What the rescue crew can't do to save you


Maryland's emergency medical system has relinquished it role as a leader in bringing the most advanced lifesaving skills to patients wherever they are injured, say some of the state's top trauma specialists.

Inside and outside Maryland, experts are astonished that many rescue companies do not practice a technique considered the "gold standard" of delivering oxygen to patients who have stopped breathing. The technique, called endotracheal intubation, brings air directly to the lungs via a plastic tube inserted into the windpipe.

Perhaps most disturbing of all, a survey of the 24 largest cities in the United States reveals Baltimore to be the only one where the state-of-the-art method is not practiced.

And while the term "paramedic" is used casually to refer to rescue personnel in Baltimore, the city does not employ paramedics except for six who are forbidden from using many of the lifesaving skills they are trained to perform -- including endotracheal intubation.

"When I tell people on the national scene that we do not intubate in Baltimore, the reaction is disbelief," said Dr. Kimball I. Maull, director of the Maryland Institute for Emergency Medical Services System.

"My reaction is embarrassment."

The system appears headed for an overhaul. Dr. Maull and his hand-picked director of emergency medical services, Dr. Richard Alcorta, plan a thorough -- and expensive -- revamping of the splintered system now delivering emergency care in Maryland.

They hope to prevent the confusion that compromised the treatment this summer of a Baltimore woman who lost consciousness in a choking accident.

City rescue crews were unable to restore her breathing because they couldn't intubate her. With her airway blocked, all other methods were useless. So a rescue worker radioed a dispatcher and arranged to rendezvous with a Baltimore County paramedic who could.

With precious minutes ticking away, the city crew sped toward Franklin Square Hospital. Along the way, city and county ambulances met, and pulled into the parking lot of a fast food restaurant.

A county paramedic hopped into the city ambulance, equipment in hand. She pumped oxygen into the patient's lungs, restoring a pink tone to the victim's cheeks. But the woman had gone without oxygen for at least 15 minutes -- about triple the time a patient can tolerate without suffering severe brain damage.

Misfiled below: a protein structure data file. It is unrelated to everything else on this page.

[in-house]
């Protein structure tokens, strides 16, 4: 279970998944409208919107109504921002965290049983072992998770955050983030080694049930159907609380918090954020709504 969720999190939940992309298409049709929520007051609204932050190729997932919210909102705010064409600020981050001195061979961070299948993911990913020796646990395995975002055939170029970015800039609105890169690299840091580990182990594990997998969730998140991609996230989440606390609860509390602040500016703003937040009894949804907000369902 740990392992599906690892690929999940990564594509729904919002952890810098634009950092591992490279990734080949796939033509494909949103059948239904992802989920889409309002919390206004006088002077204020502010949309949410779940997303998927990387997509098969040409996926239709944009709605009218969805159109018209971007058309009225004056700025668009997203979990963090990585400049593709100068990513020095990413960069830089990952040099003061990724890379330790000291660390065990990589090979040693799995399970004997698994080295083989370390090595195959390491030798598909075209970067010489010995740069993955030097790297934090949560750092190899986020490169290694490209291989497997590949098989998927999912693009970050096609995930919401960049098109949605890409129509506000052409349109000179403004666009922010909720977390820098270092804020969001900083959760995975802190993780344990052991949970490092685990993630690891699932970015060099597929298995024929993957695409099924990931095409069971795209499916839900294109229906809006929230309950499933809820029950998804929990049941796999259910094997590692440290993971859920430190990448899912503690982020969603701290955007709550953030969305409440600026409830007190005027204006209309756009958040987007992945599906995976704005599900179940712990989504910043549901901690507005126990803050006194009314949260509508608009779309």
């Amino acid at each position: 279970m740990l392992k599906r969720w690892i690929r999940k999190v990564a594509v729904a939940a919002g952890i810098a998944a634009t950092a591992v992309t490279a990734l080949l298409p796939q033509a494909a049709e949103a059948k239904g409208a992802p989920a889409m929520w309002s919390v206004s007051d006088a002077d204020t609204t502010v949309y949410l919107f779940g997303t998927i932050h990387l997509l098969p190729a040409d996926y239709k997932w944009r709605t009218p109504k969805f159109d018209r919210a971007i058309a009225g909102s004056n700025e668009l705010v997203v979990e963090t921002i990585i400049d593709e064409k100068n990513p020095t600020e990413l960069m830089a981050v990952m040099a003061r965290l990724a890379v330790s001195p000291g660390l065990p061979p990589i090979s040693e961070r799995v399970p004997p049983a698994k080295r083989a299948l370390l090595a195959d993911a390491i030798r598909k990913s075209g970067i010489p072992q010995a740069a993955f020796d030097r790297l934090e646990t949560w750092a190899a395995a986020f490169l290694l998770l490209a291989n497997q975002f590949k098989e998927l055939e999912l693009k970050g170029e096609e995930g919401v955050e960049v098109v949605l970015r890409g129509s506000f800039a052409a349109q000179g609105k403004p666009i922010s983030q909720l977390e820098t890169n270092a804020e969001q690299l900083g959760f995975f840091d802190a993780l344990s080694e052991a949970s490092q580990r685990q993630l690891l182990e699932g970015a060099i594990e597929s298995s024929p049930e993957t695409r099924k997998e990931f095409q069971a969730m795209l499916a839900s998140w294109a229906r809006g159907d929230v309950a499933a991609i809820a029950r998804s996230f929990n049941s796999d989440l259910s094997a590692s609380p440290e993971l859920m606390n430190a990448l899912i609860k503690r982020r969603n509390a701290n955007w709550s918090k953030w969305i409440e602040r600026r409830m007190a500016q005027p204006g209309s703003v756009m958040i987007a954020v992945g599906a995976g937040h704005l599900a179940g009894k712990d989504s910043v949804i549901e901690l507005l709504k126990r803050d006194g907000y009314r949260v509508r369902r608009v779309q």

Once at Franklin Square, she was placed on a respirator. The next day she died.

It remains unclear whether the haphazard rescue was to blame. No one really knows how much time elapsed before her relatives discovered her. But, lacking the ability to bring oxygen to her lungs quickly, officials agree, city rescue workers couldn't give her a chance.

Many may be trained

Changes now being drafted call for the nearly 1,400 people working as cardiac-rescue technicians -- mid-level rescue workers in the hierarchy -- to be trained as paramedics. Along the way, they would learn to perform endotracheal intubation and begin to practice it before they receive their paramedic stripes. The process could take several years.

The plan comes at a time when Dr. Maull has drawn fire for shaking up the Maryland Shock Trauma Center and requesting an independent review that found the center to be inferior to many of the nation's leading trauma centers.

Now, Dr. Maull and his associates admit they face a difficult task. Although they hope to raise grant money to defray costs of what could be a multimillion-dollar task, they must persuade local fire chiefs and volunteers to crank up their own fund-raising to buy new equipment. Volunteers would have to donate more of their own time to get retrained.

"It's a matter of persuasion, peer pressure, ethics," said John Donohue, director of emergency medical services for Baltimore and the surrounding counties.

A look across Maryland reveals a patchwork approach to delivering emergency medical care to citizens.

People living in several counties, including Baltimore, Anne Arundel and Prince George's, are served by paramedics skilled in methods such as endotracheal intubation. Even there, paramedics are barred by state rules from using other lifesaving techniques that have caught on in states such as New Jersey.

In other many other counties, including Carroll and Harford, paramedics work in some communities but not in others. And in Howard and several Eastern Shore counties, citizens aren't served by any paramedics.

This means the best-trained personnel on most of the state's ambulance runs are cardiac rescue technicians -- dedicated people trained in some rescue techniques but not in many state-of-the-art methods such as intubation. Rather than intubating, they deliver air to the lungs with a technique regarded as less effective and sometimes dangerous.

The uneven character of Maryland's emergency medical services is rooted in two decades of local control. In large part, fire departments decide whether to hire paramedics or cardiac rescue technicians. As a result, expertise differs from county to county and, in some cases, from town to town.

System pioneered here